Under the new credit agreement, the interest rate on outstanding balances will fall to 9.5%, from 10% under the existing HOOPP line. The rate will drop to 9% after the initial investment is completed. The standby fee on undrawn funds will dip to 1.75% from the current 2.5%, then fall further to 1%. The credit line is for one year. Home Capital has drawn about C$1.65 billion from the HOOPP loan.
The investment “is a strong vote of confidence” in the long-term value of the business, said Brenda Eprile, Home Capital’s chairwoman.
The move is the latest sign of a turnaround in the 30-year-old lender after a regulator in April accused it of misleading shareholders on mortgage fraud, which sent its shares tumbling, sparked deposit withdrawals and threatened to disrupt Canada’s real estate sector. Earlier this week, Home Capital agreed to sell a portfolio of commercial mortgages to affiliates of KingSett Capital for C$1.16 billion in cash.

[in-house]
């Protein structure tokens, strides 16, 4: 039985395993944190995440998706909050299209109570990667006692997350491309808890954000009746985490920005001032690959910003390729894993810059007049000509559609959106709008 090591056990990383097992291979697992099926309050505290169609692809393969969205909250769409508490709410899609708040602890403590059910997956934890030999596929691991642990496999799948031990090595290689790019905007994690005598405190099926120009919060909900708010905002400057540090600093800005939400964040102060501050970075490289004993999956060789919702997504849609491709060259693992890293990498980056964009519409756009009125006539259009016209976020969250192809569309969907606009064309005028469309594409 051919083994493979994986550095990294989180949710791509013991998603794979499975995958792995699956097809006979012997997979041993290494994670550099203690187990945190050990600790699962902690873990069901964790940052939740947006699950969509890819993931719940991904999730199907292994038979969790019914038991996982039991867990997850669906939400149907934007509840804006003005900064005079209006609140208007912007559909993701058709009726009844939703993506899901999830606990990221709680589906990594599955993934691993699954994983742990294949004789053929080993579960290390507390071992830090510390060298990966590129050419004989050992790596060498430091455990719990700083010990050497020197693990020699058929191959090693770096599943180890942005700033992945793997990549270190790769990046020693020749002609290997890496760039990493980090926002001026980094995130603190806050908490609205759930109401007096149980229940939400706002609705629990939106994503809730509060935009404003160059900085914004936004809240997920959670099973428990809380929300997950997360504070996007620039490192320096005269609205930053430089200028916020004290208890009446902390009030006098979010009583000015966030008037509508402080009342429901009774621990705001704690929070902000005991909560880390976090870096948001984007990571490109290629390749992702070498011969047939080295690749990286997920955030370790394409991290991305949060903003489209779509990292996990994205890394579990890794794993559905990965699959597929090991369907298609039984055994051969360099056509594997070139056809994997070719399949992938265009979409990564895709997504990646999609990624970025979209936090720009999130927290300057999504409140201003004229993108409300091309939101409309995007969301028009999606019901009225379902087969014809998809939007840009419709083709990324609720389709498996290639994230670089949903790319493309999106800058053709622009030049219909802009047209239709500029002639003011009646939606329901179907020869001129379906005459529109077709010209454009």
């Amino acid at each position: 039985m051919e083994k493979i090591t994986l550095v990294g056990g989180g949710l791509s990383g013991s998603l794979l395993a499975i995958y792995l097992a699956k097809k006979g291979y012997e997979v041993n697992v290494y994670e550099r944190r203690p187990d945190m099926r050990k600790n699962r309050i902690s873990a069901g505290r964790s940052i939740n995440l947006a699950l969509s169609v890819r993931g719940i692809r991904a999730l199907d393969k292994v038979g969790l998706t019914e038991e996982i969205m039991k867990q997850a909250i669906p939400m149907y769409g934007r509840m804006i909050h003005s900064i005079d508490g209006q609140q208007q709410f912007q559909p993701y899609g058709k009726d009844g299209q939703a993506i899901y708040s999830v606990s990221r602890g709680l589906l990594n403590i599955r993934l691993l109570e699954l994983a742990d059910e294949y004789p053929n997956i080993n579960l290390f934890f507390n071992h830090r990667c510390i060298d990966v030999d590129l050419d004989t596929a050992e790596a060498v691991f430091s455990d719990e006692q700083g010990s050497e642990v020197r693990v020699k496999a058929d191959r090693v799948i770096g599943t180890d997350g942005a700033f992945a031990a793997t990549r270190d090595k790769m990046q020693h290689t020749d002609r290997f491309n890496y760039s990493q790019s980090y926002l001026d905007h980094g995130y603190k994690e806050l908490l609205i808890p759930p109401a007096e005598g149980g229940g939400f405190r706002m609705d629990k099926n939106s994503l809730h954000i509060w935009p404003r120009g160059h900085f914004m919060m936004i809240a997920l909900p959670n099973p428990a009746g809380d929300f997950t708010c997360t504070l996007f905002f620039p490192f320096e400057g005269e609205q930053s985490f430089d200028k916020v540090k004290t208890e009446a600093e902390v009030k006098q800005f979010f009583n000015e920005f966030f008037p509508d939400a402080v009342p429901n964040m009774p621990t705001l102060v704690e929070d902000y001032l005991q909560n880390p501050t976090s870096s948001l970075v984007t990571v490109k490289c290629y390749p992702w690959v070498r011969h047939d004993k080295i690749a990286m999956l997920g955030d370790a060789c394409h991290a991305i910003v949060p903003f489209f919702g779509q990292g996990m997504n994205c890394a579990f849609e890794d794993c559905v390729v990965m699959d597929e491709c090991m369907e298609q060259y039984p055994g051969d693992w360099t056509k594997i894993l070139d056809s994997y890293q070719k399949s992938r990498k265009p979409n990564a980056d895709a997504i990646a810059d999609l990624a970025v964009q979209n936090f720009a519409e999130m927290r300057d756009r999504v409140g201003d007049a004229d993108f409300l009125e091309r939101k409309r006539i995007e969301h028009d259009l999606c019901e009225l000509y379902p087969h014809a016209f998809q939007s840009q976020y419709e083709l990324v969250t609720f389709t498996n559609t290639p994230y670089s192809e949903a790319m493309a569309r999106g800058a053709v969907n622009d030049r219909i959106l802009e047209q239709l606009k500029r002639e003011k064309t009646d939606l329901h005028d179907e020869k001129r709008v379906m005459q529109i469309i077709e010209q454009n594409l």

“Home Capital’s strong assets, its ability to originate and underwrite well-performing mortgages, and its leading position in a growing market sector make this a very attractive investment,” Buffett said.
The share purchase will be done in two parts: an initial investment of C$153 million for about a 20% equity stake, then an additional investment of C$247 million taking the stake to about 38%. The second phase requires extra approvals.
Berkshire will not be granted any rights to nominate directors and has agreed to only vote shares representing 25% of the company’s stock, Home Capital said.